Saturday, 13 October 2012

Three Sisters

  Young Vic, 12 October 2012
Sisters having fun (Young Vic trailer) ie no relation to Three Sisters whatever
Appropriately draining experience despite an irritating production, thanks to some potent acting.

The biography of Chekhov in the programme / translated text tells us that his dramas were so ahead of their time even the great Stanislawski, his contemporary, struggled to direct them. This implies we have caught up with Chekhov, that we know how his dramas should ‘go’ now. 
I think this misunderstands his astonishing achievement. Far from being ahead of its time, Three Sisters is as close to a realist novel – the pre-eminent nineteenth century art form – as can be realised on a stage. 
Chekhov has sympathy for every character, and more importantly can make us feel the same sympathy, creating an almost unbearable sense of identification with their unhappiness. This is regardless of how petty they seem – I see myself reflected in them all, somehow. 
And pettiness is the overriding feeling, even over the characters’ other negative traits such as idleness, self-loathing, or self-regard. The worthlessness of these lives, acutely felt by various characters, is the most painful aspect of it all, and provides the effect of great tragedy without the usual accompaniments of a grand historical setting, or a gunshot.
The text achieves this novelistic effect through some devices that present difficulties for the director and actors. In an actual novel, an author can focus on one character at a time, and we ignore the others, even if they are supposed to be in the same room. But we cannot ignore actors on a stage. When Chekhov moves the spotlight from one character to the next, as it were, the other actors need to be doing something.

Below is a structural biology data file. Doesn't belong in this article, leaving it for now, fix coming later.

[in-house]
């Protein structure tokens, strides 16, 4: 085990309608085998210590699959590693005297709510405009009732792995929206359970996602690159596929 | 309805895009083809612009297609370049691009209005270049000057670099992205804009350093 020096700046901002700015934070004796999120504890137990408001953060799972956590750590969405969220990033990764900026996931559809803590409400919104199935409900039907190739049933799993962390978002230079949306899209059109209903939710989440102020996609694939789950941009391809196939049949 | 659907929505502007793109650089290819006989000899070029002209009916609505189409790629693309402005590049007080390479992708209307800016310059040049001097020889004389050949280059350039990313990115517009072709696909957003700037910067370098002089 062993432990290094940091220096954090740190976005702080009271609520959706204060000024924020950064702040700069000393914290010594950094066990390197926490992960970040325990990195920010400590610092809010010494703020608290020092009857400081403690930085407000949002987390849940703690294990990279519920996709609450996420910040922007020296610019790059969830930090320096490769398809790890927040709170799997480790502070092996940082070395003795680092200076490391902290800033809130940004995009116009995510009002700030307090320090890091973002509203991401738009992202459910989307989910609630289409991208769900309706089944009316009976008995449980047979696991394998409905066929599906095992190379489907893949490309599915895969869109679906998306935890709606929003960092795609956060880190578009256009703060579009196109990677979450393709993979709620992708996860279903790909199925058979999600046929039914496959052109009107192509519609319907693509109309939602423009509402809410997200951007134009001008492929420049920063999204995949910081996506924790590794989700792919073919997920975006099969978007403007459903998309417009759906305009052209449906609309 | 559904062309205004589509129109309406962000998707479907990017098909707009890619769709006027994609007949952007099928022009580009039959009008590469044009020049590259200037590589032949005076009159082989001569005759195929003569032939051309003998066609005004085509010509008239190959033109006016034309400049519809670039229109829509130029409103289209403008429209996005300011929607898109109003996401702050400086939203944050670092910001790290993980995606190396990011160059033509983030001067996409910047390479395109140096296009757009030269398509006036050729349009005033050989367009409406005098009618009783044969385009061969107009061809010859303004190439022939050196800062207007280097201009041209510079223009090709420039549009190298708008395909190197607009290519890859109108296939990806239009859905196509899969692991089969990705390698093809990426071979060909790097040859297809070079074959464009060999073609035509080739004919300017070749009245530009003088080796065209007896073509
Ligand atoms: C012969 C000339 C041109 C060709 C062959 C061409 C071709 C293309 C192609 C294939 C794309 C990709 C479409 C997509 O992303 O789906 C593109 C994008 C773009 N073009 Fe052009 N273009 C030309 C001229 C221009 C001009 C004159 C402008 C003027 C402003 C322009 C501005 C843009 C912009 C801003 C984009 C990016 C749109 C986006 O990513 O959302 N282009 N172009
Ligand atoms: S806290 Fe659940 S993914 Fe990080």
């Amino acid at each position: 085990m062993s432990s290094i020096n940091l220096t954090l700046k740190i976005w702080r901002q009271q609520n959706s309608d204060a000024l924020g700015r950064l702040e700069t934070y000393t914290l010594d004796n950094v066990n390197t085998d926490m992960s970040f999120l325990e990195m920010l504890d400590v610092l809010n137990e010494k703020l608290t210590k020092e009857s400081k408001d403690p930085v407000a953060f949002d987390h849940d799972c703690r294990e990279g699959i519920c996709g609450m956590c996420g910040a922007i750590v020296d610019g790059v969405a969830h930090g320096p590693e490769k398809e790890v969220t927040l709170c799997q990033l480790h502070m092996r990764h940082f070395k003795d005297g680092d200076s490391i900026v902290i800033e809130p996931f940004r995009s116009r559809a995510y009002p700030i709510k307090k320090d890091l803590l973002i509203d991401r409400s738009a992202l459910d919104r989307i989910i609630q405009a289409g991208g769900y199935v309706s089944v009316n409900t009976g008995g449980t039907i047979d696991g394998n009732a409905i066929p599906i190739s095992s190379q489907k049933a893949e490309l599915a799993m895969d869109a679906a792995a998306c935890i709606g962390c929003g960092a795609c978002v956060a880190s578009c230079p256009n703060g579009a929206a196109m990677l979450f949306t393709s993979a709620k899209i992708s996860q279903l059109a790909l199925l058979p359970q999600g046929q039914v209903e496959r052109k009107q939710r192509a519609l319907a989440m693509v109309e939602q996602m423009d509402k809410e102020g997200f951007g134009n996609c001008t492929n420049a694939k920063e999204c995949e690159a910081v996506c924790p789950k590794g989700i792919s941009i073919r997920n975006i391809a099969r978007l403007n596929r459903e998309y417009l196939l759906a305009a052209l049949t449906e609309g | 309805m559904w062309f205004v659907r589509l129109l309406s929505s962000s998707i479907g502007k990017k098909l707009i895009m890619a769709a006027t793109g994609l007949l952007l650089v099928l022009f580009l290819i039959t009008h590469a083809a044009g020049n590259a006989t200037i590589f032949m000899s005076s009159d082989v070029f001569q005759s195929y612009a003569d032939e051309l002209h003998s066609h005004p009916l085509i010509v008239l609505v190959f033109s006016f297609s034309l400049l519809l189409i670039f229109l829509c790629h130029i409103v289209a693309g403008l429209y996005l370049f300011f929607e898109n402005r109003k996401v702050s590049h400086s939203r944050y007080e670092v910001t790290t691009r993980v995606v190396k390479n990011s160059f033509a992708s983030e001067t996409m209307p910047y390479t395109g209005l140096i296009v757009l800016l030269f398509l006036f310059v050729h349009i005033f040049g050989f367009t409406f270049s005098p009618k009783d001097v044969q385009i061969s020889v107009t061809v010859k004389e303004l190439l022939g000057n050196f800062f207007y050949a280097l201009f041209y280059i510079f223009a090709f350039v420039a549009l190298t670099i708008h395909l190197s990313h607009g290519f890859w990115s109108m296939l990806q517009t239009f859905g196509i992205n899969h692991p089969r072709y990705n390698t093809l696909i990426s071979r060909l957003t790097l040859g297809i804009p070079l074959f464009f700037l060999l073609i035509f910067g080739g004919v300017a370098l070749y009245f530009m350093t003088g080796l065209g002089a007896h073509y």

And when actors fully engage with the situation, as Vanessa Kirby did, to gut-wrenching effect, when Masha realises she is trapped with her husband, it can be jarring to have the sisters almost immediately afterward start talking in the abstract.
This grating, dissonant effect recurs in Benedict Andrew's adaptation and production at the Young Vic. Before addressing his faults, I should stress the director achieves wonders with his cast. This results in the awe and awfulness of a tragedy, and it does seem unfair to ask for more.
But the overall concept does not match the acting. A white space, with a mound of dirt at the back, a set comprised of desks upon which the actors walk and which is slowly whittled away in the second half, as the drama reaches its conclusion. I felt the characters were in purgatory, but this encourages a sense that the characters are ciphers, in an abstract place, rather than real people in a real society.
This feeling of displacement was strengthened when the whole cast singing Nirvana’s Smells Like Teen Spirit. Having even the elderly nanny join in suggests a deliberate attempt to highlight the unreality of what we’re watching, whether or not you share my intense dislike of the song.
No reason to end on a sour note – with acting this good, Three Sisters is indestructible.

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